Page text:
How to read a troubling text from the Old Testament

January 31, 2012

So far, I am loving John Goldingay’s For Everyone commentary on the Old Testament. I just finished reading another disturbing episode from the Book of Judges, the sacrifice of Jephthah’s daughter in Judges 11:30-40. In exchange for military success against the Ammonites, Jepthah promises God that he will offer as a burnt offering “whoever comes out of my house to greet me” when he returns from battle. Naturally, he’s shocked to see his daughter, his only child, come out to greet him “with tambourine and dancing.” After a two-month reprieve, he kills his daughter.

Why does Jephthah make this vow? Why can’t he retract it? Why does he imagine that such a burnt offering would be acceptable to Yahweh when Yahweh has prohibited human sacrifice? Why does his daughter go along with it so easily? It’s senseless beyond belief. To make matters worse, the text itself offers no commentary on Jephthah’s actions. There is no judgment for or against it.

Again… why?

Of this troubling text, Goldingay writes:

Whereas modern readers can be appalled that he Old Testament tells stories like this, it is actually part of its greatness that it does so. It is not a book that provides us with a way of escaping the reality of how the world is but one that rubs our noses in the reality of how the world is. Its lack of explicit moral judgments (“Jephthah did evil in the eyes of the Lord”) focuses our attention on the story itself and the horror of its implications concerning the stupidity of Jephthah and the suffering of a girl. That might have the capacity to make a difference to our lives and to our concern about men like that and our concern for their victims.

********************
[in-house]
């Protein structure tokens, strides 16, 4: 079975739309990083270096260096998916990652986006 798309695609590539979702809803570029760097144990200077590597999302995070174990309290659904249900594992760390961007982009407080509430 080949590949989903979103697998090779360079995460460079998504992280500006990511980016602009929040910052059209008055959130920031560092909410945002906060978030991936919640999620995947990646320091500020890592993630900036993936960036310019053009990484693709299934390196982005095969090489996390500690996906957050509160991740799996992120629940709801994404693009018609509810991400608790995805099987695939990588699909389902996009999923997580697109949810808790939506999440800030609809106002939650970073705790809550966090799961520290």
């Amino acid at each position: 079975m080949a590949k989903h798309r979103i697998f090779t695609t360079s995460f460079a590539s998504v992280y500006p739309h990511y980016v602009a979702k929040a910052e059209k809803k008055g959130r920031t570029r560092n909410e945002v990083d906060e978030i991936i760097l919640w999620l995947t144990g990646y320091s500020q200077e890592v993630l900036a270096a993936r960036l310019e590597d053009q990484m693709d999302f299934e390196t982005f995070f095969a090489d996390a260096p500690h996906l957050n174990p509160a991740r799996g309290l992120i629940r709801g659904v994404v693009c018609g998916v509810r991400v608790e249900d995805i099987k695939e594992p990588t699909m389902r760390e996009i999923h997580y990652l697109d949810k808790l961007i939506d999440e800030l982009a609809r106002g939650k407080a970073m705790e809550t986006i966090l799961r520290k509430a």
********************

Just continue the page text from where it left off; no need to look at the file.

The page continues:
This is exactly right. If there were an explicit moral judgment, it would distance us from the horror of Jephthah’s action. We say, “Yes, that’s horrifying,” shrug our shoulders, and move on. The text forces us to work through it ourselves—to spend more time than we’d prefer getting inside Jephthah’s head and feeling this unnamed daughter’s despair.

A couple of years ago, I made the same point (not remembering how it might apply to scripture) in a favorable review of the Jason Reitman film Up in the Air. If you recall, George Clooney plays a hired-gun consultant who fires people for a living. Clooney’s character briefly pursues deeper meaning in his life before abandoning the project by the end of the movie. There I wrote:

The movie catches up with characters we’ve seen earlier who were fired by Bingham. They’re still out of work, but each of them describes how their loved ones—spouses, children, and friends—give their lives meaning and strength.

This is an unnecessarily heavy-handed touch. Are the filmmakers afraid that by robbing us of the happy ending we want and expect, they approve of Bingham’s pessimistic outlook? Do they feel as if they need to tell us, “We really believe in love after all”? The movie is in too deep for such glibness. In other words, because the film has told its story so convincingly, the audience feels genuinely unsettled. A sop to sentimentality at the end won’t cut it. The film challenges us to see the world through Bingham’s eyes and wonder if he isn’t onto something.

John Goldingay, Joshua, Judges & Ruth for Everyone (Louisville, KY: WJK, 2011), 130.

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